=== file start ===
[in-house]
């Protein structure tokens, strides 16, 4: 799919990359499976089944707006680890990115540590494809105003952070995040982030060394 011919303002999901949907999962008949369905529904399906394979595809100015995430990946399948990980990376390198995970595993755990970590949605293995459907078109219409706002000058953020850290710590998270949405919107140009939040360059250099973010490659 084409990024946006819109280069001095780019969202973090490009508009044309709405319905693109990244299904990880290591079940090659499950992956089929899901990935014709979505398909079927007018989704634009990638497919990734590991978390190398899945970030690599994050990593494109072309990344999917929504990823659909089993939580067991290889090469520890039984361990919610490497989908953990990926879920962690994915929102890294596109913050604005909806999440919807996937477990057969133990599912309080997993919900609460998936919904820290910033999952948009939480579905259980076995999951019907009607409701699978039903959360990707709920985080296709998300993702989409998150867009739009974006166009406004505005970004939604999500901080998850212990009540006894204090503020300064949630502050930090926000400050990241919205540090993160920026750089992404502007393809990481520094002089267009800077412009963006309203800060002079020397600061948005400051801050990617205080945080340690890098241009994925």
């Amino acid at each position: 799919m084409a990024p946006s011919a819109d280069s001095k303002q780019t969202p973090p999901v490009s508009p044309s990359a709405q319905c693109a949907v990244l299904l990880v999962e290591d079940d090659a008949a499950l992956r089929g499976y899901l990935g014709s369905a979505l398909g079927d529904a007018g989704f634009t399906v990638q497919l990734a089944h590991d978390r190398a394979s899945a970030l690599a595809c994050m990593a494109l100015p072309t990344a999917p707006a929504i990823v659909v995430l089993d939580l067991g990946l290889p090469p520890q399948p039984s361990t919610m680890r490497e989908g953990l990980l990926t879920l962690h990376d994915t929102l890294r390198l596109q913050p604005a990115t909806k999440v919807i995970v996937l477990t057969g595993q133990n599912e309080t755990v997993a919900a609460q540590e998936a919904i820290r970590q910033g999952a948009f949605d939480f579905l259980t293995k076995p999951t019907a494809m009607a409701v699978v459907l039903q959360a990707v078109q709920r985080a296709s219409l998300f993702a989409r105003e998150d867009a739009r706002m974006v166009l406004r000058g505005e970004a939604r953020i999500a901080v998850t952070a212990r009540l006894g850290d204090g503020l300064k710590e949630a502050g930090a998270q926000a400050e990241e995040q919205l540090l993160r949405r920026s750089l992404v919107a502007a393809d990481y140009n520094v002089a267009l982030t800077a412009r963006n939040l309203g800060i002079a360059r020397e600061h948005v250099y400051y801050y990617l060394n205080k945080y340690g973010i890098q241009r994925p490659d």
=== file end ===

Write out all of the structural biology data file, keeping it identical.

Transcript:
[in-house]
């Protein structure tokens, strides 16, 4: 799919990359499976089944707006680890990115540590494809105003952070995040982030060394 011919303002999901949907999962008949369905529904399906394979595809100015995430990946399948990980990376390198995970595993755990970590949605293995459907078109219409706002000058953020850290710590998270949405919107140009939040360059250099973010490659 084409990024946006819109280069001095780019969202973090490009508009044309709405319905693109990244299904990880290591079940090659499950992956089929899901990935014709979505398909079927007018989704634009990638497919990734590991978390190398899945970030690599994050990593494109072309990344999917929504990823659909089993939580067991290889090469520890039984361990919610490497989908953990990926879920962690994915929102890294596109913050604005909806999440919807996937477990057969133990599912309080997993919900609460998936919904820290910033999952948009939480579905259980076995999951019907009607409701699978039903959360990707709920985080296709998300993702989409998150867009739009974006166009406004505005970004939604999500901080998850212990009540006894204090503020300064949630502050930090926000400050990241919205540090993160920026750089992404502007393809990481520094002089267009800077412009963006309203800060002079020397600061948005400051801050990617205080945080340690890098241009994925």
């Amino acid at each position: 799919m084409a990024p946006s011919a819109d280069s001095k303002q780019t969202p973090p999901v490009s508009p044309s990359a709405q319905c693109a949907v990244l299904l990880v999962e290591d079940d090659a008949a499950l992956r089929g499976y899901l990935g014709s369905a979505l398909g079927d529904a007018g989704f634009t399906v990638q497919l990734a089944h590991d978390r190398a394979s899945a970030l690599a595809c994050m990593a494109l100015p072309t990344a999917p707006a929504i990823v659909v995430l089993d939580l067991g990946l290889p090469p520890q399948p039984s361990t919610m680890r490497e989908g953990l990980l990926t879920l962690h990376d994915t929102l890294r390198l596109q913050p604005a990115t909806k999440v919807i995970v996937l477990t057969g595993q133990n599912e309080t755990v997993a919900a609460q540590e998936a919904i820290r970590q910033g999952a948009f949605d939480f579905l259980t293995k076995p999951t019907a494809m009607a409701v699978v459907l039903q959360a990707v078109q709920r985080a296709s219409l998300f993702a989409r105003e998150d867009a739009r706002m974006v166009l406004r000058g505005e970004a939604r953020i999500a901080v998850t952070a212990r009540l006894g850290d204090g503020l300064k710590e949630a502050g930090a998270q926000a400050e990241e995040q919205l540090l993160r949405r920026s750089l992404v919107a502007a393809d990481y140009n520094v002089a267009l982030t800077a412009r963006n939040l309203g800060i002079a360059r020397e600061h948005v250099y400051y801050y990617l060394n205080k945080y340690g973010i890098q241009r994925p490659d």